35. Neuraxial level needed for vascular surgery
    • T10-T12
    • T8 if exposing the pelvis
  36. Major risks associated with CEA
    MI and CVA
  37. For what degree of ICA narrowing is CEA beneficial
    • 60-90%
    • No benefit in pts with < 60% narrowing
  38. T or F, its with LM CAD are more likely to have carotid disease
  39. S/sx carotid stenosis
    TIA, CVA, UE or LE numbness or weakness, unilateral monocular blindness
  40. What type of CVA is likely to occur with a CEA
  41. Increased risk of poor neuro outcome is seen in its undergoing CEA with what issues?
    • Poor collaterals
    • Contralateral carotid occlusion
    • Renal insufficiency, (Cre > 2)
    • Poorly controlled HTN
    • CAD requiring bypass
    • Decreased LOC pre-op
    • Active neuro process pre-op
  42. The glossopharyngeal nerve (CN 9) runs alongside what structures?  What are the implications?
    • Of concern with a CEA
    • Runs along side ICA, where the carotid body and sinus are located
    • Damage to carotid body- insensitivity to hypoxia
    • Damage to carotid sinus- vagal response (baroreceptor)
  43. 2 major vessels supplying the brain
    IC and vertebral artery
  44. What structure provides collateral circulation to the brain?  How does it work?
    circle of willis, so if either the IC or vertebral artery is occluded, brain still receives adequate flow
  45. Goal ETCO2 for CEA, why?
    • normocarbia
    • avoid steal as thick stenotic vessels aren't affected by CO2 level so blood is directed away from areas that need it
  46. Anesthetic agent selection for CEA
    • short acting to allow a smooth and fast wakeup
    • assess neuro status
    • avoid coughing and bucking with emergence
  47. Goal fluid management for CEA
  48. What factors can increase myocardial O2 demand?
    Increase in: HR, diastolic volume, contractility, BP
  49. What factors can decrease myocardial O2 supply?
    • Decrease in coronary blood flow (incr HR, diastolic volume, coronary VC or thrombosis)
    • Decrease in O2 content (decr Hct or O2 sat)
  50. Goal BP for CEA
    20% ABOVE baseline
  51. Normal cerebral blood flow
    50 ml / 100g brain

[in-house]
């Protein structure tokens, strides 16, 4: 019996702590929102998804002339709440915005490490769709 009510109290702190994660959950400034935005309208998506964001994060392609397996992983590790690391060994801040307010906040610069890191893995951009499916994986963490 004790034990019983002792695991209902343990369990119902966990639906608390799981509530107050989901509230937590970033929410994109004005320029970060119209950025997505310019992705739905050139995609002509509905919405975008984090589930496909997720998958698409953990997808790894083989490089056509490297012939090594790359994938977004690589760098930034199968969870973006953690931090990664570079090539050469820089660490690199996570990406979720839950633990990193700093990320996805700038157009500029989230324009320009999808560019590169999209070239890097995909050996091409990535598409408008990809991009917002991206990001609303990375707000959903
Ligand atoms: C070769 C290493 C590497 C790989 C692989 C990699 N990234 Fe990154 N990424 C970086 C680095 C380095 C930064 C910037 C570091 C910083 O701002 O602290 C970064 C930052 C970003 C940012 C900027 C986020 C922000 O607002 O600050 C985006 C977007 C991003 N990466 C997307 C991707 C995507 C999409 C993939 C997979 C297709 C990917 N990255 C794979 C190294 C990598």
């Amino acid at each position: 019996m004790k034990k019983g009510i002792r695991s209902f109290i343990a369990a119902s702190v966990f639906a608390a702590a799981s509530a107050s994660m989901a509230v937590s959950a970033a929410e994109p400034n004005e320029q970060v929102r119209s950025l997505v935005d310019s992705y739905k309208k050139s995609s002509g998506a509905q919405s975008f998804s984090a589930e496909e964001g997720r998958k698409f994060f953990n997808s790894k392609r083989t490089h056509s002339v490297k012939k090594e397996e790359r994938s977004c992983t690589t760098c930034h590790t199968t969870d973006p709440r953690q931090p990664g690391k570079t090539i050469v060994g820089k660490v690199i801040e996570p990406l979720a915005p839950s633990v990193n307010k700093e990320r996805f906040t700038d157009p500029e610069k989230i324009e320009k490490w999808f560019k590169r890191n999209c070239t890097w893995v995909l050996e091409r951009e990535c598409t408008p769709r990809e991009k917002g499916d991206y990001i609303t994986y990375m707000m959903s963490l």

52. Factors that will affect EEG with CEA
    propofol, volatiles, bovie
  53. How is an awake CEA performed- what's the benefit
    • With a carotid plexus block (C2-4)
    • Adv= Constant neuro assessment
  54. T or F, use of carotid plexus block is associated with a decrease in post-op CVA incidence
    F, no difference with regional vs. GA
  55. contraind to regional anesthesia for CEA
    • high carotid lesion
    • language barrier
    • claustrophobia
    • pt preference
  56. Adv of using GA for CEA
    • ability to manip HD
    • decrease O2 demand and catecholamine level
    • airway security
  57. Can N20 be used for a CEA
    Yes, however there's a risk of air exposure with shunt placement and during release of cross clamp- so if using shut it off prior
  58. Risks associated with CEA
    • Damage to recurrent laryngeal nerve
    • CVA
    • Carotid body denervation
    • Hyperperfusion syndrome (HA, sz, vision changes)
  59. T or F, barbs and etomidate are known to be cerebral protectant and are rec for use with CEA
  60. Risk of AAA rupture increases with diameter of ____.
    > 4.5- 5 cm
  61. Elective repair of AAA is indicated with a diameter of ____ or _____.
    • 6 cm or greater
    • > 0.5 cm increase in 6 mo or symptomatic
  62. Risk factors for AAA
    • adv age
    • smoking > 40 yrs
    • HTN
    • incr LDL
    • low Plt count
    • atherosclerosis
    • more prevalent in males
  63. CV changes assoc with aortic cross clamping for AAA repair
    • Increased MAP and SVR
    • Slight decrease in CO
    • Decreased O2 consumption 
    • Preload may increase with myocardial dysfunction
    • MI
  64. Interventions to counteract CV changes assoc with aortic cross clamping
    vasodilators (nitroprusside, fenoldapam, volatiles, NTG, BB)
  65. Metabolic changes assoc with aortic cross clamping for AAA repair
    • decreased total body O2 consumption (above and below clamp)
    • decreased CO2 prod
    • incr epi and NE
    • resp alk
    • met acidosis
  66. T or F, renal blood flow is preserved with infra-renal aortic cross clamping?
    F, RBF is decreased
  67. Strategies to maintain renal perfusion with AAA repair
    • euvolemia (optimize pre-op)
    • mannitol
    • lasix
    • dopa
    • mucomyst
    • fenoldopam
  68. Coagulation changes assoc with aortic cross clamping
    • Clotting factor consumption, can get DIC 
    • Hypocalcemia
    • Thromboxane causes increased vasc permeability leading to pulm edema
  69. artery of adamkiewicz
    • risk of damage with AAA repair
    • can lead to SC ischemia
    • joins anterior spinal artery btw T8-12
  70. Goal BP with aortic dissection /  decr thoracic aneurysm
    SBP 90-120 mmHg
  71. What type of endoleaks are the most concerning and why?
    • Type 1 and 3
    • assoc with incr risk of rupture, require aggressive tx
    • both involve leaking with forward flow of blood into aneurysm sac
  72. Which procedure is safer open or endovascular AAA repair
  73. Possible post-op complication of desc thoracic aneurysm
    post-op paraplegia due to interruption of blood flow from artery of adamkiewwicz
  74. What is the mainstay of tx for AAA repair
    volume and fluid replacement
  75. Why is it difficult to estimate EBL with AAA repair surgery
    due to the venous capacitance of the splanchhic circulation
  76. therapeutic interventions with aortic cross clamp release
    • volume
    • neo
    • calcium
    • ephedrine
    • epi
    • Na bicarb
    • incr MV
Card Set:
Anesthesia for Vascular Surgery
2014-02-15 23:40:20
BC Nurse Anesthesia CP2

Anesthesia for Vascular Surgery